Today I’m doing something different: sharing a story AND a recipe. Both come from Kay Marshall Strom
The Women at the Well
Kay Marshall Strom
In Senegal, West Africa, I sat beside the community well, because that’s where the village women gathered. Out of the dusty wasteland they came, from every direction, their babies tied to their backs and their water containers balanced on their heads. They were glad to rest beside the well, for they had to walk many miles to get there. The average woman in the world, we are told, walks seven miles a day in her quest for water. When you factor in those of us who only walk to the kitchen to turn on the faucet, you can see that some must trek much farther than seven miles!
At the well, the women have a chance to catch up with the goings-on in neighboring villages, to air their complaints with one another, and to share their own news. And so I sat by the well with Obei and Helene, two Christian women in a country 98 percent Muslim, and waited to meet the women as they came for water.
And come they did.
A young woman came, sobbing over her baby son who was burning with fever. We prayed together in Jesus’ name that her baby would be healed.
A girl came and whispered her wish to learn to read, but said she could not because the walk to the well and back took her all day. Obei offered to teach her a little every day when she came for water. She started with: “For God so loved the world….”
A woman came with terror in her eyes and confided that her daughter must surely be a witch. Helene prayed for the girl, but also for the mother. “Do not believe what others tell you,” she warned the distraught mother. “Believe in the power of God.”
And Songa came. Obei and Helene had prayed with her before in Jesus’ name, and Songa had seen a miracle as her seriously ill son was healed. Now she too, was a follower of Christ. “My husband ordered me to renounce Jesus,” Songa told us. “When I would not, he threw me out of the house, but he kept my children. Please, please… pray for my little ones. Pray that they too will know the God of mercy and love.”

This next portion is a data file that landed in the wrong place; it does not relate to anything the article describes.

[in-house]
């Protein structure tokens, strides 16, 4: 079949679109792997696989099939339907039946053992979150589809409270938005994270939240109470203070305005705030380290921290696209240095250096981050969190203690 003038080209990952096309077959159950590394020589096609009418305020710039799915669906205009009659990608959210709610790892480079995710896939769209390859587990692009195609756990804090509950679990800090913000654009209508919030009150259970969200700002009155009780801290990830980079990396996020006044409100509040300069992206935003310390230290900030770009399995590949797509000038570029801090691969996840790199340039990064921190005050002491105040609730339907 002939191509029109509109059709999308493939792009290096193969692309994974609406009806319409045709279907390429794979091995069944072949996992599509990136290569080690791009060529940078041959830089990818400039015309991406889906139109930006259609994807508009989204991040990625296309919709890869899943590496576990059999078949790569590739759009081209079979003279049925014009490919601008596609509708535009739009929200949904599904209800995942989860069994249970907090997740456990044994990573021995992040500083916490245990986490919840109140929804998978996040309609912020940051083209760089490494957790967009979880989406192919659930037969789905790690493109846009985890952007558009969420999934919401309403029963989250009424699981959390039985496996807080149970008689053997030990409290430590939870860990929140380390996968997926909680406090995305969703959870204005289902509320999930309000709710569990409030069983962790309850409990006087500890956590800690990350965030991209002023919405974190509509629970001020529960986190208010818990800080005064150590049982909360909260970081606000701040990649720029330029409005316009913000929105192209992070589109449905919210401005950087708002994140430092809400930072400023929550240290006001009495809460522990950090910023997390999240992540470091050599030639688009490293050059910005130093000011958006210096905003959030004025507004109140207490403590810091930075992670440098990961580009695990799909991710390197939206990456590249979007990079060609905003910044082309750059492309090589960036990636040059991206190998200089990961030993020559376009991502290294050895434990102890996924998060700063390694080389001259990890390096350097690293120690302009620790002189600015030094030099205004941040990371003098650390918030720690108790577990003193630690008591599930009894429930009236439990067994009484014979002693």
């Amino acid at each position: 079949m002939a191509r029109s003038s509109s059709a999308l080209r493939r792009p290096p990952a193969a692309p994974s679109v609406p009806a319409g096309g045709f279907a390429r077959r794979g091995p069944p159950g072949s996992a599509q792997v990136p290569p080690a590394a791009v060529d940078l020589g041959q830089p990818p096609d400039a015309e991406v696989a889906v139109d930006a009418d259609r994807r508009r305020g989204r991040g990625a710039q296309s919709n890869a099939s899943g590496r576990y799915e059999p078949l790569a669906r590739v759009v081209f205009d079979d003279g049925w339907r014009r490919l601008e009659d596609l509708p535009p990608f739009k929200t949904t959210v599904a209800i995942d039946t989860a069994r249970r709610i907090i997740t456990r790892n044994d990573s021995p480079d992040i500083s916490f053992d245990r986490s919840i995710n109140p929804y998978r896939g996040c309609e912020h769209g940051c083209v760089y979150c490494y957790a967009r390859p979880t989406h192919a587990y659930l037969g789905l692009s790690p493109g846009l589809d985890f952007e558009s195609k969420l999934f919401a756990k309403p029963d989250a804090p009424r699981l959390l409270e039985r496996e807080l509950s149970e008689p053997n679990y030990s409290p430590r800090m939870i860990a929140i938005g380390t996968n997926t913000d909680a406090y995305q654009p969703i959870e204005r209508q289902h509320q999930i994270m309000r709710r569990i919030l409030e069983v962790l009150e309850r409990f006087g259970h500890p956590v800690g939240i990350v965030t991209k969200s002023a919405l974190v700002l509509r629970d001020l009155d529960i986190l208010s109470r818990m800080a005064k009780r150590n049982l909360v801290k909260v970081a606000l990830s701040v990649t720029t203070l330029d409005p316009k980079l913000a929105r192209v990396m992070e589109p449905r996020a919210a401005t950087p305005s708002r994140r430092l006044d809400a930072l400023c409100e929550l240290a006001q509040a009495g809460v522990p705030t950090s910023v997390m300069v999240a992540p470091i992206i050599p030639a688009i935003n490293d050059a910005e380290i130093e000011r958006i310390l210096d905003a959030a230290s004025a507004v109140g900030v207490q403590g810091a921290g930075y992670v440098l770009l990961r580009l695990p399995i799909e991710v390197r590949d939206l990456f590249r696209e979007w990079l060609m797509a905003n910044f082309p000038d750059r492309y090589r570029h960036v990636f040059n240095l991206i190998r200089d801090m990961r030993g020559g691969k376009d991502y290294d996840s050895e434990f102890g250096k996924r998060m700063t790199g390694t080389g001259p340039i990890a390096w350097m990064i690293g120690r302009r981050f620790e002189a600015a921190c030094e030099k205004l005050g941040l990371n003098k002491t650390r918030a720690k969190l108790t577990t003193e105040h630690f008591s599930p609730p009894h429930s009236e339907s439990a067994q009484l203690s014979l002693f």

This holiday season, I am thankful for the women at the well in Senegal—all three of them, for Songa has joined the other two. I’m thankful for the lives they are touching in the name of Jesus. Most of all, I am thankful for the Living Water that flows freely for every one of us.
LEMON CHICKEN SOUP – SENEGAL, WEST AFRICA
This warm, mellow soup from Senegal, West Africa, can easily incorporate any extra turkey you have on hand. Just substitute it for the chicken.
You will need:
- 1 tablespoon butter
- 1 teaspoon curry powder
- 2 teaspoons flour
- 2 cups chicken broth
- ½ cup diced chicken (or turkey)
- 1 cup yogurt
- juice of 1/2 fresh lemon
- fresh chives, washed and snipped
Melt the butter in a saucepan over medium heat. Add the curry powder and flour and cook 2 minutes, stirring constantly. Gradually blend in the chicken broth and bring to a boil, continuing to stir constantly. Add diced chicken (or turkey).
Remove the kettle from the heat and cool the soup slightly. Gradually stir in the yogurt, a small amount at a time. Squeeze the juice from the lemon half and add the juice to the soup.
Garnish each bowl of soup with a dash of fresh chives.
THANK YOU to Kay for sharing her experience and her recipe with us!
Author Kay Marshall Strom has two great loves: writing and helping others achieve their own writing potential. Kay has written thirty-six published books, numerous magazine articles, and two screenplays. While mostly a nonfiction writer, the first book of her historical novel trilogy Grace in Africa has been met with acclaim.
Kay speaks at seminars, retreats, writers’ conferences, and special events throughout the country and around the world. She is in wide demand as an instructor and keynote speaker at major writing conferences. She also enjoys speaking aboard cruise ships in exchange for exotic cruise destinations. Learn more about Kay at her website.